When The Dust Settles In Durham
Durham Development Read

When The Dust Settles In Durham

Justin Laidlaw
Justin Laidlaw

The day that demolition began on the space formerly (but forever lovingly) known as The Mothership, was the same day that the INDY released a powerful story about the controversial Pioneers Church, a coworking space/church/coffee shop/community market whose physical position on Geer St. and political position on the rights of LGBTQ individuals run in stark contrast to what we know about Durham and the recent history of this block in particular.

I decided to get away from my desk early that day and sneak over to Cocoa Cinnamon. It was one of those bizarre 70-degrees-in-winter days in that we appreciate in the moment but is a bad omen for our planet’s long-term viability. Victoria, one of my journalism heroes, was out walking with local celebrity Bessie, chatting up Michelle while she finished her mural on the side of Cocoa’s OND location. Leon, one of the co-owners, pulled up minutes later. He told me about a new drink they were about to announce. The whole afternoon felt familiar. Running into old friends, sitting at my favorite local coffee shop, pulling in inspiration from the activity around me.

I’ve been operating in downtown Durham for a decade, since I was first called upon to model for one of Runaway’s earliest photoshoots. In 2011, there was a skeptical optimism about the revitalization sweeping the city. Every year since, as more luxury condos and high-rise apartments are dropped on our heads like ACME anvils, the prospect of a Durham we envisioned ten years ago slowly slips away. The sweet sound of joyous conversation between friends or the low crackle of wheels crossing the skate park is drowned out by sledgehammers throttling, construction vehicles beeping, and site managers barking out orders. Every time I leave my house, there’s a new hole in the ground. I’m not saying all construction is bad. I, too, have developed since my more radical “get in Twitter beefs with Austin Lawrence Partners and have them confront you at your clothing shop” days. But it begs the question: what is it all for?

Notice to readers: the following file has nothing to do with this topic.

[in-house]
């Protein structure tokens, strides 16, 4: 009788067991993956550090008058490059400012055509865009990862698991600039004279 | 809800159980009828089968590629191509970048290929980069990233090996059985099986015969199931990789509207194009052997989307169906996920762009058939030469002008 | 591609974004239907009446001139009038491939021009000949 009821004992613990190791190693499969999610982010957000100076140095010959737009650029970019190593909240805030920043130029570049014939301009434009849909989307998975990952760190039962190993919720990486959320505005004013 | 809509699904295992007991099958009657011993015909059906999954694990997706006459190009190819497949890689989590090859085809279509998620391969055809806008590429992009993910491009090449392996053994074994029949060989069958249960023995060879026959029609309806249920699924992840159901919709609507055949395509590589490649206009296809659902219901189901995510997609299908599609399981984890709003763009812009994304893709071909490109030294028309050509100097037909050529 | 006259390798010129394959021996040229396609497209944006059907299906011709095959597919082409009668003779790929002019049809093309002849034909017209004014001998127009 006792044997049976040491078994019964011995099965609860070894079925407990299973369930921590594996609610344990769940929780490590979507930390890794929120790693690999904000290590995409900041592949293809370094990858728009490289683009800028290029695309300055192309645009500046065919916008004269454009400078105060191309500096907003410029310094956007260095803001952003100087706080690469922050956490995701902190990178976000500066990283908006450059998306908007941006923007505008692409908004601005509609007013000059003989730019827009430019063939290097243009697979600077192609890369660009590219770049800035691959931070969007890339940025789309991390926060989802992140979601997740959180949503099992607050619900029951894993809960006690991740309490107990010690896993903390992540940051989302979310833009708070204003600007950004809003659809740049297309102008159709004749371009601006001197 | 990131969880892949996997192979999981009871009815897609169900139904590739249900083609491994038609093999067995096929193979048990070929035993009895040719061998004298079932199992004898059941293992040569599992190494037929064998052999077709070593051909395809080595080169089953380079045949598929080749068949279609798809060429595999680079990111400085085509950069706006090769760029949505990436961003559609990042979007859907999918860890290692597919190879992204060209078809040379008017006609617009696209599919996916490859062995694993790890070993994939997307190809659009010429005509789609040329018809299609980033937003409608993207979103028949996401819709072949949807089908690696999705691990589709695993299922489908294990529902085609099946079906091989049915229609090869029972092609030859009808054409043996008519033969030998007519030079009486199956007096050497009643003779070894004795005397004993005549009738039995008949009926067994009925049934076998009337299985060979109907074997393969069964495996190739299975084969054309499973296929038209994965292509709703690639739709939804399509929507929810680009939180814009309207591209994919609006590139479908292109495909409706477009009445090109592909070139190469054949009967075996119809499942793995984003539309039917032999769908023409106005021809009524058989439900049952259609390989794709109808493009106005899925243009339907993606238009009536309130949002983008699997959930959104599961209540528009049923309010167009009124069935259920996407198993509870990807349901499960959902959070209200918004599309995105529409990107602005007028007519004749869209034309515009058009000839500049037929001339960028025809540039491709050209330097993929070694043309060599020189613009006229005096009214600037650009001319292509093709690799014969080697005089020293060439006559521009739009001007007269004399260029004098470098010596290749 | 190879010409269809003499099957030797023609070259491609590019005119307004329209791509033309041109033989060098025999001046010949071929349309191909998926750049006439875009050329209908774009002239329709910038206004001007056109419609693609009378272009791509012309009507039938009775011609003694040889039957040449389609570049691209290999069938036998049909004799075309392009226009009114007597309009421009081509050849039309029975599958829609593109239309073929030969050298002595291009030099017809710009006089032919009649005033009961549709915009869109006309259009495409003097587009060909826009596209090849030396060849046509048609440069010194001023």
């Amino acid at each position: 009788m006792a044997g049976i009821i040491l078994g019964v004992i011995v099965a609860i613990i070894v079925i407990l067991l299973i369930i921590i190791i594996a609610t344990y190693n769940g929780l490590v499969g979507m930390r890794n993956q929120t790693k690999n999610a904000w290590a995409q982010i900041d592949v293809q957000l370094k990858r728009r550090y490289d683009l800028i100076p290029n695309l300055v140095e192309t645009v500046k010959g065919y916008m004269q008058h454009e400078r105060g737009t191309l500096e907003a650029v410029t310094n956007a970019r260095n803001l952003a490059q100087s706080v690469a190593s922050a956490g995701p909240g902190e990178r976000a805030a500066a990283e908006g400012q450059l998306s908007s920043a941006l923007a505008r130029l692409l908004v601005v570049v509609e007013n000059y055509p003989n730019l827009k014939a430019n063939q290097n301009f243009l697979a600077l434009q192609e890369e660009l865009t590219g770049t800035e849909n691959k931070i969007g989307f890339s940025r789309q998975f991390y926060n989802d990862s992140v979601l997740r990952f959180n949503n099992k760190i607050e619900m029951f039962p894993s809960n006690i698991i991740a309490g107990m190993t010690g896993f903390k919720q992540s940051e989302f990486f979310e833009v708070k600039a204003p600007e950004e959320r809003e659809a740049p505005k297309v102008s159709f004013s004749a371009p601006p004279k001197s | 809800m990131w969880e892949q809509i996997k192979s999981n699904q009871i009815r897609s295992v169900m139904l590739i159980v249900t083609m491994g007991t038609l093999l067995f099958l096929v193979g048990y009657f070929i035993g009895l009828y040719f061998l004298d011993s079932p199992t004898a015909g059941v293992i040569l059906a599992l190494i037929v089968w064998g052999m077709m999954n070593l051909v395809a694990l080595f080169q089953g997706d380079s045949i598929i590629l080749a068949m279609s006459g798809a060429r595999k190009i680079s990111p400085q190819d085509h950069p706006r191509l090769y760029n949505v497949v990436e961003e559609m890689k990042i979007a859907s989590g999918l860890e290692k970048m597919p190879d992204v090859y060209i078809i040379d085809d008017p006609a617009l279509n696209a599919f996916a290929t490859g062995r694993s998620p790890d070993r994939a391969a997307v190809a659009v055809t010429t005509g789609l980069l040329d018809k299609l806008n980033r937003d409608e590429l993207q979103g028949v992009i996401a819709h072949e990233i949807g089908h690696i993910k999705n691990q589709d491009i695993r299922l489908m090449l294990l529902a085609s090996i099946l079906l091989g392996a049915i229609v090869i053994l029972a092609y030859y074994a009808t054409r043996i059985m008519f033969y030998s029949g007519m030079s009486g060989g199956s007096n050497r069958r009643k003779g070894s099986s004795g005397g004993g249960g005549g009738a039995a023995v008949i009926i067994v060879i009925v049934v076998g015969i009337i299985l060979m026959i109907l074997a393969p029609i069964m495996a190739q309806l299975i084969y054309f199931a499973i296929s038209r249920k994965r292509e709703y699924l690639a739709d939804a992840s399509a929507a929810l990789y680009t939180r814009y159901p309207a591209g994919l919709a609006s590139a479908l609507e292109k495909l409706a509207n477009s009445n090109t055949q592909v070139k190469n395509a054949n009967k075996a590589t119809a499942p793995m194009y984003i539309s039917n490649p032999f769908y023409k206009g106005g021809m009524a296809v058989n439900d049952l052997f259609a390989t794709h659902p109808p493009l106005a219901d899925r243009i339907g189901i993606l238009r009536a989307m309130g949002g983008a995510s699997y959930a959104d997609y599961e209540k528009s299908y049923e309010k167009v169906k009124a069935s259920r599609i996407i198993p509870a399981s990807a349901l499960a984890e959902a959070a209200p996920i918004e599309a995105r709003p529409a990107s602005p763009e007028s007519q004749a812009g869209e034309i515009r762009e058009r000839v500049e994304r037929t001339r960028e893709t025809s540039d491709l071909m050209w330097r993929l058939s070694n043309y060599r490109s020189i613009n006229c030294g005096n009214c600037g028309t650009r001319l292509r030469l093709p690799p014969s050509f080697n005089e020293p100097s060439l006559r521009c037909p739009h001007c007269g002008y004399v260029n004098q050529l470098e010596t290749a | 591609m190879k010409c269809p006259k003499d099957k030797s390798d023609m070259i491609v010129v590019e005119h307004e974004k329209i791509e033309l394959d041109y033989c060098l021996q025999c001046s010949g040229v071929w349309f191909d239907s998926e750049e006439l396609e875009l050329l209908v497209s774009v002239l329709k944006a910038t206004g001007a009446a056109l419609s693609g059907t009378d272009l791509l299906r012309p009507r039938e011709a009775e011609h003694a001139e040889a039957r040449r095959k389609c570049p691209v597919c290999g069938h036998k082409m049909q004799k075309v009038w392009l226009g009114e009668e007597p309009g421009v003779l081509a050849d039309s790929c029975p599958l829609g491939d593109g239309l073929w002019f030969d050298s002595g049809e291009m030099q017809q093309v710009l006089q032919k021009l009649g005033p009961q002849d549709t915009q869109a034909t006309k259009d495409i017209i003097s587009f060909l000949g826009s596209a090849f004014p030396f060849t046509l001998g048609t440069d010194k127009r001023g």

We need more housing to shelter all the new people moving here. What are they moving here for? The new Starbucks on Ninth Street? Jobs at Google? What about the people who are already here that need jobs and housing? What are we doing for them? What are we doing for all the small-business owners who were beaten down by the instability of the pandemic? Maintenance and restoration is just as important as building anew.

In this season of reflection and giving thanks, I want to be thankful for all that Durham has given me. I bet I’m not alone. The values in Durham that we inherited came from our elders, some of whom did not grow up in Durham. They moved here for work, or school, and made this city their own. They created a culture of camaraderie and justice, started businesses and served their community as government officials. The Durham we know today wasn’t manifested out of thin air. Earnest people cultivated it through tragedy and triumph.

There’s a great moment in Thor: Ragnarok where Odin, Thor’s father, reassures his son that the inevitable destruction of Asgard, their homeland, is not the end of their civilization. “Asgard is not a place. It’s a people.” (Spoiler: Most of those people are wiped out by an insane space tyrant months later. Ideally, this is where the analogy ends.).

To quote said space tyrant, Durham’s de(con)struction “is inevitable.” But we are not the infinite number of new buildings that have broken ground in the last month. We are the people who live in this city and the values we choose to uphold.



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